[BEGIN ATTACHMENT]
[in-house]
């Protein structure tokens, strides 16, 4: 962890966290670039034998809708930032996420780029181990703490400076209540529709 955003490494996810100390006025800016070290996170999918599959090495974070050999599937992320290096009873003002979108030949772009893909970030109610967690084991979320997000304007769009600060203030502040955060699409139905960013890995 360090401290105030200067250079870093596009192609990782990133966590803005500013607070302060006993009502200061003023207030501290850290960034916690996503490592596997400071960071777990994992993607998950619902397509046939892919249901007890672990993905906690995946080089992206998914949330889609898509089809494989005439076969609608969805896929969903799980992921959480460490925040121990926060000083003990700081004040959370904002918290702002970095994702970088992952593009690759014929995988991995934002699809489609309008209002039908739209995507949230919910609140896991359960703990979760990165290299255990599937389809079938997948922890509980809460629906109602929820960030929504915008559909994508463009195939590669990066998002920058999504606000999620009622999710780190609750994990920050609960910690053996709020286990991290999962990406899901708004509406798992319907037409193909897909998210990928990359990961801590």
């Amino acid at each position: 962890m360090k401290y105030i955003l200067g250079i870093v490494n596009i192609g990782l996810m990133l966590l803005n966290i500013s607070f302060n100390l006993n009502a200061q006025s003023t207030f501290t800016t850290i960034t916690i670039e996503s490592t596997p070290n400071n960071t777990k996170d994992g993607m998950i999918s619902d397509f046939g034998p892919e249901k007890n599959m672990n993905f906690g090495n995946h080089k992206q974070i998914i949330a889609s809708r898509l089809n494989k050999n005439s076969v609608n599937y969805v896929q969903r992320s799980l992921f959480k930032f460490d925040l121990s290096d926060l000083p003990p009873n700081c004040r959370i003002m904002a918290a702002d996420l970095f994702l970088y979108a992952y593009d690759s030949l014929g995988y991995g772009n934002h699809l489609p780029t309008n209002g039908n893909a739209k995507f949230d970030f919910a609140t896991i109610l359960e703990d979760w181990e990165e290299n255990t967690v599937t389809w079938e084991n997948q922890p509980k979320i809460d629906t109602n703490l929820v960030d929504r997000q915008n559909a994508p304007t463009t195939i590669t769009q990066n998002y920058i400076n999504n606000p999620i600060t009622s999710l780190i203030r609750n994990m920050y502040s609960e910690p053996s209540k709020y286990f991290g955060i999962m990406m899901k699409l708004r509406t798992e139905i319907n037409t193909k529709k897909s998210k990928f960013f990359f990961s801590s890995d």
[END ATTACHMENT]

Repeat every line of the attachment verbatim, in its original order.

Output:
[in-house]
């Protein structure tokens, strides 16, 4: 962890966290670039034998809708930032996420780029181990703490400076209540529709 955003490494996810100390006025800016070290996170999918599959090495974070050999599937992320290096009873003002979108030949772009893909970030109610967690084991979320997000304007769009600060203030502040955060699409139905960013890995 360090401290105030200067250079870093596009192609990782990133966590803005500013607070302060006993009502200061003023207030501290850290960034916690996503490592596997400071960071777990994992993607998950619902397509046939892919249901007890672990993905906690995946080089992206998914949330889609898509089809494989005439076969609608969805896929969903799980992921959480460490925040121990926060000083003990700081004040959370904002918290702002970095994702970088992952593009690759014929995988991995934002699809489609309008209002039908739209995507949230919910609140896991359960703990979760990165290299255990599937389809079938997948922890509980809460629906109602929820960030929504915008559909994508463009195939590669990066998002920058999504606000999620009622999710780190609750994990920050609960910690053996709020286990991290999962990406899901708004509406798992319907037409193909897909998210990928990359990961801590």
């Amino acid at each position: 962890m360090k401290y105030i955003l200067g250079i870093v490494n596009i192609g990782l996810m990133l966590l803005n966290i500013s607070f302060n100390l006993n009502a200061q006025s003023t207030f501290t800016t850290i960034t916690i670039e996503s490592t596997p070290n400071n960071t777990k996170d994992g993607m998950i999918s619902d397509f046939g034998p892919e249901k007890n599959m672990n993905f906690g090495n995946h080089k992206q974070i998914i949330a889609s809708r898509l089809n494989k050999n005439s076969v609608n599937y969805v896929q969903r992320s799980l992921f959480k930032f460490d925040l121990s290096d926060l000083p003990p009873n700081c004040r959370i003002m904002a918290a702002d996420l970095f994702l970088y979108a992952y593009d690759s030949l014929g995988y991995g772009n934002h699809l489609p780029t309008n209002g039908n893909a739209k995507f949230d970030f919910a609140t896991i109610l359960e703990d979760w181990e990165e290299n255990t967690v599937t389809w079938e084991n997948q922890p509980k979320i809460d629906t109602n703490l929820v960030d929504r997000q915008n559909a994508p304007t463009t195939i590669t769009q990066n998002y920058i400076n999504n606000p999620i600060t009622s999710l780190i203030r609750n994990m920050y502040s609960e910690p053996s209540k709020y286990f991290g955060i999962m990406m899901k699409l708004r509406t798992e139905i319907n037409t193909k529709k897909s998210k990928f960013f990359f990961s801590s890995d």